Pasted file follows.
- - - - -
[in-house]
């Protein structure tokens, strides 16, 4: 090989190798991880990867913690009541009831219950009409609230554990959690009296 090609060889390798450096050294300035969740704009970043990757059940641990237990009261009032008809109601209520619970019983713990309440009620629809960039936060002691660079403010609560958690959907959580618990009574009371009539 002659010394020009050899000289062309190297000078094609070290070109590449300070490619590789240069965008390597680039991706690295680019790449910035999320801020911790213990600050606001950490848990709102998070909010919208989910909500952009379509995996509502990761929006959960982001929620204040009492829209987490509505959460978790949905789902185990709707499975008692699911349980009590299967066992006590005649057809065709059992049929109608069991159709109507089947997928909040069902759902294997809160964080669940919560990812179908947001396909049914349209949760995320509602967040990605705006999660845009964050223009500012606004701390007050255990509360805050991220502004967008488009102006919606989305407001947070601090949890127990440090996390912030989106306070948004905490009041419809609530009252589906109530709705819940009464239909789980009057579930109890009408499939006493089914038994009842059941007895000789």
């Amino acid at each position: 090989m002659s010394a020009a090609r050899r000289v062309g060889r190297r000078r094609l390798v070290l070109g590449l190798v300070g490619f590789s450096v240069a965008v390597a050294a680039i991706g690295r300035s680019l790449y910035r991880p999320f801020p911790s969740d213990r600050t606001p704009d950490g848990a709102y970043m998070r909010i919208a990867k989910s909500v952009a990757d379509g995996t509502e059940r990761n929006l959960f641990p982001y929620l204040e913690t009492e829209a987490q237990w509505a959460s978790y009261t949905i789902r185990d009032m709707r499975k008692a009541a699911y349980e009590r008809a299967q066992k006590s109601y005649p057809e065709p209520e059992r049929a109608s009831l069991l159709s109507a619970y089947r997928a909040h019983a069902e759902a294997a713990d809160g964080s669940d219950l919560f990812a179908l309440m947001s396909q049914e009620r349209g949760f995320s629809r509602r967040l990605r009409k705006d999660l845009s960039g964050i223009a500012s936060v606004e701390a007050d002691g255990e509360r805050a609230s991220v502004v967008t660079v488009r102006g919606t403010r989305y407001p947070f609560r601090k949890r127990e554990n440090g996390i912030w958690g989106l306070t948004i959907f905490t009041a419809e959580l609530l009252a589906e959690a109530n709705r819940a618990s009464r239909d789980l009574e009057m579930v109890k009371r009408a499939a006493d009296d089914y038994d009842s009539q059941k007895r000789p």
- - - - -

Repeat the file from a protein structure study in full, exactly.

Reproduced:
[in-house]
């Protein structure tokens, strides 16, 4: 090989190798991880990867913690009541009831219950009409609230554990959690009296 090609060889390798450096050294300035969740704009970043990757059940641990237990009261009032008809109601209520619970019983713990309440009620629809960039936060002691660079403010609560958690959907959580618990009574009371009539 002659010394020009050899000289062309190297000078094609070290070109590449300070490619590789240069965008390597680039991706690295680019790449910035999320801020911790213990600050606001950490848990709102998070909010919208989910909500952009379509995996509502990761929006959960982001929620204040009492829209987490509505959460978790949905789902185990709707499975008692699911349980009590299967066992006590005649057809065709059992049929109608069991159709109507089947997928909040069902759902294997809160964080669940919560990812179908947001396909049914349209949760995320509602967040990605705006999660845009964050223009500012606004701390007050255990509360805050991220502004967008488009102006919606989305407001947070601090949890127990440090996390912030989106306070948004905490009041419809609530009252589906109530709705819940009464239909789980009057579930109890009408499939006493089914038994009842059941007895000789």
């Amino acid at each position: 090989m002659s010394a020009a090609r050899r000289v062309g060889r190297r000078r094609l390798v070290l070109g590449l190798v300070g490619f590789s450096v240069a965008v390597a050294a680039i991706g690295r300035s680019l790449y910035r991880p999320f801020p911790s969740d213990r600050t606001p704009d950490g848990a709102y970043m998070r909010i919208a990867k989910s909500v952009a990757d379509g995996t509502e059940r990761n929006l959960f641990p982001y929620l204040e913690t009492e829209a987490q237990w509505a959460s978790y009261t949905i789902r185990d009032m709707r499975k008692a009541a699911y349980e009590r008809a299967q066992k006590s109601y005649p057809e065709p209520e059992r049929a109608s009831l069991l159709s109507a619970y089947r997928a909040h019983a069902e759902a294997a713990d809160g964080s669940d219950l919560f990812a179908l309440m947001s396909q049914e009620r349209g949760f995320s629809r509602r967040l990605r009409k705006d999660l845009s960039g964050i223009a500012s936060v606004e701390a007050d002691g255990e509360r805050a609230s991220v502004v967008t660079v488009r102006g919606t403010r989305y407001p947070f609560r601090k949890r127990e554990n440090g996390i912030w958690g989106l306070t948004i959907f905490t009041a419809e959580l609530l009252a589906e959690a109530n709705r819940a618990s009464r239909d789980l009574e009057m579930v109890k009371r009408a499939a006493d009296d089914y038994d009842s009539q059941k007895r000789p």